I had a little talk with this girl last week. My big girl, who was just a kindergartner the last time I looked. I remember that talk, too...
The morning was misty. So were my eyes. I couldn't believe that five years had flown by so quickly and she was ready to start school. She had spent every school day with my grandparents... my mommy's heart, even my TEACHER-mommy's heart, couldn't imagine that those teachers could take care of her the way she needed. I was scared to see her walk away into that building. And I knew how much the thirteen year journey ahead mattered for her, knew that this was the start of her becoming that baby-girl-woman. So, I did what I do-- I talked.
I explained to her how important it was for her to take school seriously. I told her she should enjoy it and develop and maintain a thirst for knowledge. I expressed my own love for reading and how it would always open a new world to her. I emphasized the fact that she was representing Jesus and our family, that the most important detail was how she treated others, that she always should show kindness to those around her. I talked for probably ten or fifteen minutes as she listened intently, her little face solemn in concentration. I closed with, "Do you understand, Emma?"
Emma: "Mommy? It's so foggy out there I can hardly even see those cows."
OK. Good talk, then.
Again, though, I've looked up and found that we are again coming to an ending and a beginning. As she takes those final steps toward the ending of a journey at Mayfield, a journey on which those teachers did take care of her the way she needed, even better than I ever imagined. I realized that the talk I give my second semester seniors is a valuable one for my kindergartner-turned-fifth-grader whose footsteps will soon be only an echo in the halls of a place that has been like home for six years.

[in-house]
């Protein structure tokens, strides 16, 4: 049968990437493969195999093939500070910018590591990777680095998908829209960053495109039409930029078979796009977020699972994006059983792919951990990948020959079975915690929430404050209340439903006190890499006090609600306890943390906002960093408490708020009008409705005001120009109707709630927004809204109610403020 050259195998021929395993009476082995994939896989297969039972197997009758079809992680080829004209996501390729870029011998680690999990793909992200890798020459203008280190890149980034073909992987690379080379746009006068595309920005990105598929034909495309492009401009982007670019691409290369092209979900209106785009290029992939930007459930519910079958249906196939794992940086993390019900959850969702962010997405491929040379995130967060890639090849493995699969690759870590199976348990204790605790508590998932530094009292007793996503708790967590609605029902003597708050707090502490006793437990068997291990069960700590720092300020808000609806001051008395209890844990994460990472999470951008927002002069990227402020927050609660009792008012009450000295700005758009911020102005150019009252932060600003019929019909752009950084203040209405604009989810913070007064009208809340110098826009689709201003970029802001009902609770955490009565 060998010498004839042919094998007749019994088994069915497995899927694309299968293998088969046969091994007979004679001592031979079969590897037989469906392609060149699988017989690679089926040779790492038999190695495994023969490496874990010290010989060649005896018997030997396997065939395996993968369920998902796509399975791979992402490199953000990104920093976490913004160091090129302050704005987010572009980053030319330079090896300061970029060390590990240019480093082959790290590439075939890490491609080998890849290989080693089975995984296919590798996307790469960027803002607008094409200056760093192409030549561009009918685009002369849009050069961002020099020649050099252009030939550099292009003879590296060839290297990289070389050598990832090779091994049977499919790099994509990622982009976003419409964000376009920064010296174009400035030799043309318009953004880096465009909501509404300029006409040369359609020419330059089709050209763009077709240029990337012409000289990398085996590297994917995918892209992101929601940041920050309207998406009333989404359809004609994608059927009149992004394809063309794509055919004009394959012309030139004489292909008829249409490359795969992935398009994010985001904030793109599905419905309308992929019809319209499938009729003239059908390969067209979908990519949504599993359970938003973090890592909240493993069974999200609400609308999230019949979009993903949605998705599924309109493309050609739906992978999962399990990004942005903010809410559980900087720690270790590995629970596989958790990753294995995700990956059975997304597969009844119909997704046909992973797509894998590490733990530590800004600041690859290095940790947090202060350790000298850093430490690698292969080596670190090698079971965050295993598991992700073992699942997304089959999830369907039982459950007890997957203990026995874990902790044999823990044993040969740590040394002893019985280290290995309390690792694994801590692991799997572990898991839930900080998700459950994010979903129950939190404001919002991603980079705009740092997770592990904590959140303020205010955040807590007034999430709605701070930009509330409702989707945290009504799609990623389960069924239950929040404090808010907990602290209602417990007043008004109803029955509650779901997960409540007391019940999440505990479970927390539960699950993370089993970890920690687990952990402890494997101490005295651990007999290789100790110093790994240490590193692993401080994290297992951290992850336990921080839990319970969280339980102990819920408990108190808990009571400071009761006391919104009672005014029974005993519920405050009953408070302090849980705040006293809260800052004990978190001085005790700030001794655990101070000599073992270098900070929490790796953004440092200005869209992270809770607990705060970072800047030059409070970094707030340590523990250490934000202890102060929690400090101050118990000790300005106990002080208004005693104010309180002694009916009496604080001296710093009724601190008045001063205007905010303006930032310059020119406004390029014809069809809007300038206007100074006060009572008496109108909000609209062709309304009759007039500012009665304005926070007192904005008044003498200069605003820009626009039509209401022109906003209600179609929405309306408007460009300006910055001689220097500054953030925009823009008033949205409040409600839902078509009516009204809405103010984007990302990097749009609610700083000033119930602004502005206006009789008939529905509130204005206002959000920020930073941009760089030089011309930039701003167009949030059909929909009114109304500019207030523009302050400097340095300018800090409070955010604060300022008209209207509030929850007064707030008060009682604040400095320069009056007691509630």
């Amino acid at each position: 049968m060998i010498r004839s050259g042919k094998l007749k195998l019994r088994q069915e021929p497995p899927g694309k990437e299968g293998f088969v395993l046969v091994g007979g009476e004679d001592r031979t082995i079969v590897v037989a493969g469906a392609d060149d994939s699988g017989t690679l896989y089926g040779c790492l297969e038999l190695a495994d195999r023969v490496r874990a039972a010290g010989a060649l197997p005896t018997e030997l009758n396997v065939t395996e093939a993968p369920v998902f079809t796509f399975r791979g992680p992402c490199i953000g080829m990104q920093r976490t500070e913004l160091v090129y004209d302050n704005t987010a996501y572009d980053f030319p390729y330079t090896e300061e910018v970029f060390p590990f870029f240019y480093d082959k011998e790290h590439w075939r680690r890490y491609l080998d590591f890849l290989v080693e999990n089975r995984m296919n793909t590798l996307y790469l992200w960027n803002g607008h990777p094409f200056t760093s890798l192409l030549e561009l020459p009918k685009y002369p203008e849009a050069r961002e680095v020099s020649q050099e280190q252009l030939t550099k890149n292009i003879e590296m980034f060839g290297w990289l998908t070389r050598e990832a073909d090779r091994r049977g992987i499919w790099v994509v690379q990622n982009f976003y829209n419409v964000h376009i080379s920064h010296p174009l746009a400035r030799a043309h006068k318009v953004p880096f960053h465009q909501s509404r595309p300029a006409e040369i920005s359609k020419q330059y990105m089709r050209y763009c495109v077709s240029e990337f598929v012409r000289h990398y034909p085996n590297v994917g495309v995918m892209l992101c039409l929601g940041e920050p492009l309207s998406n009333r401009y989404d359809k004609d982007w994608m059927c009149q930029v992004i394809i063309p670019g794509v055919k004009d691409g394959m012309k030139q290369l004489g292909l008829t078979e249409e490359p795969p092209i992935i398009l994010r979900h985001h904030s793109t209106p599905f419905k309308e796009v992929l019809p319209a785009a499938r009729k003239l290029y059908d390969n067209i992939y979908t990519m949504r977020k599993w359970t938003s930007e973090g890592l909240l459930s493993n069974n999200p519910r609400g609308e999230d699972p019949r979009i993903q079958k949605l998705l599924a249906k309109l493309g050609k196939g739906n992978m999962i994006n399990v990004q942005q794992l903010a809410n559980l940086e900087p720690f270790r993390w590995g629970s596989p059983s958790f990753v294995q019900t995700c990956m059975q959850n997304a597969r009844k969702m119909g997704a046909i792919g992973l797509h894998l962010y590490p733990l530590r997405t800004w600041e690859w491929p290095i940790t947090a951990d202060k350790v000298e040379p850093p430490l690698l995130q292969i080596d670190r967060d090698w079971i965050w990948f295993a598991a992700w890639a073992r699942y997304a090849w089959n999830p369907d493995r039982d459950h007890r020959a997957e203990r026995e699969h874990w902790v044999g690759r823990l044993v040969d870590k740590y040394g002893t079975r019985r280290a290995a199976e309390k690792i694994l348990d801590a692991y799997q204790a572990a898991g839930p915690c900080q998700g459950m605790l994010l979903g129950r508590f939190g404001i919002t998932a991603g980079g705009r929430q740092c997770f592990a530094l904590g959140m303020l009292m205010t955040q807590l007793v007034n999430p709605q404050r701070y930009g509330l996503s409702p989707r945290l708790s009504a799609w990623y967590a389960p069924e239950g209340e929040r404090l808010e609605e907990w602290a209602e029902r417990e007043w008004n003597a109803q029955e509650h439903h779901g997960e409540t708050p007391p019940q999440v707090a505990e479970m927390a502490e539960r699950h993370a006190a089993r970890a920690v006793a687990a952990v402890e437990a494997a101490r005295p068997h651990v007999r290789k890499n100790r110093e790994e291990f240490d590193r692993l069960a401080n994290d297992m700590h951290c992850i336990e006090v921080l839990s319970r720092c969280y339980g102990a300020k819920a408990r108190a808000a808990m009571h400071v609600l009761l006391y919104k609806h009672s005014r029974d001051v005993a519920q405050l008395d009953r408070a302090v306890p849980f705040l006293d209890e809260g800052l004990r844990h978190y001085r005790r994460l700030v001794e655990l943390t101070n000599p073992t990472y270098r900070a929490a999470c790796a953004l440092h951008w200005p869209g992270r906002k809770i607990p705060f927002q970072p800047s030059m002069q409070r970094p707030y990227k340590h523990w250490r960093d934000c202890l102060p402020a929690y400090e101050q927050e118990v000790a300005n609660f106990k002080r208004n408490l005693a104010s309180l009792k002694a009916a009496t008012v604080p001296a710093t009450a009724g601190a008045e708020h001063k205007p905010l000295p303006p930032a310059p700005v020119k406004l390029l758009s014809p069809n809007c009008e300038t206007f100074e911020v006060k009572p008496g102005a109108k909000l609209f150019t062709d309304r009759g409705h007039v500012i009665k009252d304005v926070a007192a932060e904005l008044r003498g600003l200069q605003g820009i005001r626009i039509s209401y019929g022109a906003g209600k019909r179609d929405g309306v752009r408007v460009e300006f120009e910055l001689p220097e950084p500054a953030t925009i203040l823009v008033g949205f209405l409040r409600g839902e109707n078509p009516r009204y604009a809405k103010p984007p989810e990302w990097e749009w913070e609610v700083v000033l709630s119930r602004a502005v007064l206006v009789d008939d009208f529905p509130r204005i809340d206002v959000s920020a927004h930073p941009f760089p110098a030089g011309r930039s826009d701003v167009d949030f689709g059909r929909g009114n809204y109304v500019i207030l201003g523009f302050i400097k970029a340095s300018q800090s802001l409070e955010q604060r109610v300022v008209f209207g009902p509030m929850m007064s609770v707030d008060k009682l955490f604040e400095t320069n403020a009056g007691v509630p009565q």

Through some tears, I admonished her to finish what she started. It's easy sometimes to lose sight of the finish line when we get too close to it. I encouraged her to stay focused and strong academically. I explained that sometimes we get a little bit of a big head at the end and can forget the ones who got us here, reminded her that she is a product of Mrs. Burton and Mrs. Dotson and Ms. Mason and Mrs. Steward and Ms. Cooper and now Mr. Brown and Mr. Rogers and Mrs. McMahan and Mrs. Strother. It took heart and soul from each of them to pour into her to get her to this point. Keep smiling at and hugging those former teachers in the halls. Don't forget the ones that brung you. ;) We talked about the fact that, fair or not, the last impressions are the ones that stick. You can be the most wonderfully perfect student/person all the way through, but if you blow it at the end, that's how you will be remembered. Trust me. There are some very accomplished persons I see in town and all I can think of is the way they ended their time in the walls of my school. And then that kindness... the same kindness we hopefully started on. I know she's getting to the age where it might not seem as cool to be friendly to certain people and I so desperately want her to rise above that and remain that sweet kid whose preschool teacher told me she never made a distinction between people, whose early grade teachers often partnered her with a challenging student because she was so good with him. I talked, and this time, she did more than listen. She talked too, and we shared stories and experiences. It breaks my heart
But I sure am glad there were no cows around this time.